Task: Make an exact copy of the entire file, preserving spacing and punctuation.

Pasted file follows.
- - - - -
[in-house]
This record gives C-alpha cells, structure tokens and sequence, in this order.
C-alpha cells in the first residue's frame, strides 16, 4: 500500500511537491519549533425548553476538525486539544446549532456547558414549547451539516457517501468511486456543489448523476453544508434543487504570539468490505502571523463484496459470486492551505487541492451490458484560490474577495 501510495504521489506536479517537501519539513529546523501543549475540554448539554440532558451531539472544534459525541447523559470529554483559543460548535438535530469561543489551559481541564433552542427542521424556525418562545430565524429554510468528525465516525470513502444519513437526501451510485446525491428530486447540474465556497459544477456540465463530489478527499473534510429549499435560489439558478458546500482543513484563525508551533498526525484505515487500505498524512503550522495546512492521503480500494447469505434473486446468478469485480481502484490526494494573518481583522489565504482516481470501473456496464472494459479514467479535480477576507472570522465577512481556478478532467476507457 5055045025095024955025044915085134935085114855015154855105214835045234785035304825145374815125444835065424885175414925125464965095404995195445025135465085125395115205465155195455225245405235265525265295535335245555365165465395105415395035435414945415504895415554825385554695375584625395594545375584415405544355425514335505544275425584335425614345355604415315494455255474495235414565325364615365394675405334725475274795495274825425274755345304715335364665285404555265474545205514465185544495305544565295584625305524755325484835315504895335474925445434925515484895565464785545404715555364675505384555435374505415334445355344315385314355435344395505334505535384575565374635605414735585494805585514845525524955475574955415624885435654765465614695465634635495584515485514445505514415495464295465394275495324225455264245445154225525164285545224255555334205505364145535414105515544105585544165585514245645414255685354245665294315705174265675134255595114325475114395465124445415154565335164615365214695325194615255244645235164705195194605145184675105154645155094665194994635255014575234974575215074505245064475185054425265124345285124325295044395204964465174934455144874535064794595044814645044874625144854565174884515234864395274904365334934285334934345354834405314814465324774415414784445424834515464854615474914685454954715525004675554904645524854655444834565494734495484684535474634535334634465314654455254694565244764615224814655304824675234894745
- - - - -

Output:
[in-house]
This record gives C-alpha cells, structure tokens and sequence, in this order.
C-alpha cells in the first residue's frame, strides 16, 4: 500500500511537491519549533425548553476538525486539544446549532456547558414549547451539516457517501468511486456543489448523476453544508434543487504570539468490505502571523463484496459470486492551505487541492451490458484560490474577495 501510495504521489506536479517537501519539513529546523501543549475540554448539554440532558451531539472544534459525541447523559470529554483559543460548535438535530469561543489551559481541564433552542427542521424556525418562545430565524429554510468528525465516525470513502444519513437526501451510485446525491428530486447540474465556497459544477456540465463530489478527499473534510429549499435560489439558478458546500482543513484563525508551533498526525484505515487500505498524512503550522495546512492521503480500494447469505434473486446468478469485480481502484490526494494573518481583522489565504482516481470501473456496464472494459479514467479535480477576507472570522465577512481556478478532467476507457 5055045025095024955025044915085134935085114855015154855105214835045234785035304825145374815125444835065424885175414925125464965095404995195445025135465085125395115205465155195455225245405235265525265295535335245555365165465395105415395035435414945415504895415554825385554695375584625395594545375584415405544355425514335505544275425584335425614345355604415315494455255474495235414565325364615365394675405334725475274795495274825425274755345304715335364665285404555265474545205514465185544495305544565295584625305524755325484835315504895335474925445434925515484895565464785545404715555364675505384555435374505415334445355344315385314355435344395505334505535384575565374635605414735585494805585514845525524955475574955415624885435654765465614695465634635495584515485514445505514415495464295465394275495324225455264245445154225525164285545224255555334205505364145535414105515544105585544165585514245645414255685354245665294315705174265675134255595114325475114395465124445415154565335164615365214695325194615255244645235164705195194605145184675105154645155094665194994635255014575234974575215074505245064475185054425265124345285124325295044395204964465174934455144874535064794595044814645044874625144854565174884515234864395274904365334934285334934345354834405314814465324774415414784445424834515464854615474914685454954715525004675554904645524854655444834565494734495484684535474634535334634465314654455254694565244764615224814655304824675234894745